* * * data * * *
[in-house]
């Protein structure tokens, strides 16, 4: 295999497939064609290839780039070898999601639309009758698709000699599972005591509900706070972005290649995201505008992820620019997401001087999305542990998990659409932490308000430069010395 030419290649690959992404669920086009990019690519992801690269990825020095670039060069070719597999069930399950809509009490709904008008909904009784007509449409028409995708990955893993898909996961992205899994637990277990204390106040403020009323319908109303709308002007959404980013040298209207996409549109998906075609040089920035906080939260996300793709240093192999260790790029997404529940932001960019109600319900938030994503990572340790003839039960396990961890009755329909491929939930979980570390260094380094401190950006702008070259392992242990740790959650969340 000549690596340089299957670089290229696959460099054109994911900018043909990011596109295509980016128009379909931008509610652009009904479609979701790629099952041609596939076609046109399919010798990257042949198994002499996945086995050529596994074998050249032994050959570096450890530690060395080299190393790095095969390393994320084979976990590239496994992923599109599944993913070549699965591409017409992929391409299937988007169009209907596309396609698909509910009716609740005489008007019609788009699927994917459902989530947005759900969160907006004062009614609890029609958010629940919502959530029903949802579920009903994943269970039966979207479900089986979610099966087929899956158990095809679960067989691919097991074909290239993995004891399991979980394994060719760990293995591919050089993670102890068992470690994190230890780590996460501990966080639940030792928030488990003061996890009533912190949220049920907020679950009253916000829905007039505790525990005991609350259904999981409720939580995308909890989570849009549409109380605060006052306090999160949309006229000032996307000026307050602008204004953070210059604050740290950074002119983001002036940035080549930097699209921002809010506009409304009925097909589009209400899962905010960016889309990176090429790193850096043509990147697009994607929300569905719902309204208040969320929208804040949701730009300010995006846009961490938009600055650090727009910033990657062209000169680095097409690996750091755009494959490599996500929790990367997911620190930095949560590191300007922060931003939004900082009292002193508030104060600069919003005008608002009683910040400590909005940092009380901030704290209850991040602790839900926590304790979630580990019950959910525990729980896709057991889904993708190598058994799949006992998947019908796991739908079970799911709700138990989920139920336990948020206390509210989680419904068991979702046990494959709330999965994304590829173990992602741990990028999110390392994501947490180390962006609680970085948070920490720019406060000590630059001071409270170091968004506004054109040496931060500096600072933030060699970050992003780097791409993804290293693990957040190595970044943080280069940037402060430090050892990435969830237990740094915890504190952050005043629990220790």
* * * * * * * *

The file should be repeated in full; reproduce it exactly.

[in-house]
């Protein structure tokens, strides 16, 4: 295999497939064609290839780039070898999601639309009758698709000699599972005591509900706070972005290649995201505008992820620019997401001087999305542990998990659409932490308000430069010395 030419290649690959992404669920086009990019690519992801690269990825020095670039060069070719597999069930399950809509009490709904008008909904009784007509449409028409995708990955893993898909996961992205899994637990277990204390106040403020009323319908109303709308002007959404980013040298209207996409549109998906075609040089920035906080939260996300793709240093192999260790790029997404529940932001960019109600319900938030994503990572340790003839039960396990961890009755329909491929939930979980570390260094380094401190950006702008070259392992242990740790959650969340 000549690596340089299957670089290229696959460099054109994911900018043909990011596109295509980016128009379909931008509610652009009904479609979701790629099952041609596939076609046109399919010798990257042949198994002499996945086995050529596994074998050249032994050959570096450890530690060395080299190393790095095969390393994320084979976990590239496994992923599109599944993913070549699965591409017409992929391409299937988007169009209907596309396609698909509910009716609740005489008007019609788009699927994917459902989530947005759900969160907006004062009614609890029609958010629940919502959530029903949802579920009903994943269970039966979207479900089986979610099966087929899956158990095809679960067989691919097991074909290239993995004891399991979980394994060719760990293995591919050089993670102890068992470690994190230890780590996460501990966080639940030792928030488990003061996890009533912190949220049920907020679950009253916000829905007039505790525990005991609350259904999981409720939580995308909890989570849009549409109380605060006052306090999160949309006229000032996307000026307050602008204004953070210059604050740290950074002119983001002036940035080549930097699209921002809010506009409304009925097909589009209400899962905010960016889309990176090429790193850096043509990147697009994607929300569905719902309204208040969320929208804040949701730009300010995006846009961490938009600055650090727009910033990657062209000169680095097409690996750091755009494959490599996500929790990367997911620190930095949560590191300007922060931003939004900082009292002193508030104060600069919003005008608002009683910040400590909005940092009380901030704290209850991040602790839900926590304790979630580990019950959910525990729980896709057991889904993708190598058994799949006992998947019908796991739908079970799911709700138990989920139920336990948020206390509210989680419904068991979702046990494959709330999965994304590829173990992602741990990028999110390392994501947490180390962006609680970085948070920490720019406060000590630059001071409270170091968004506004054109040496931060500096600072933030060699970050992003780097791409993804290293693990957040190595970044943080280069940037402060430090050892990435969830237990740094915890504190952050005043629990220790």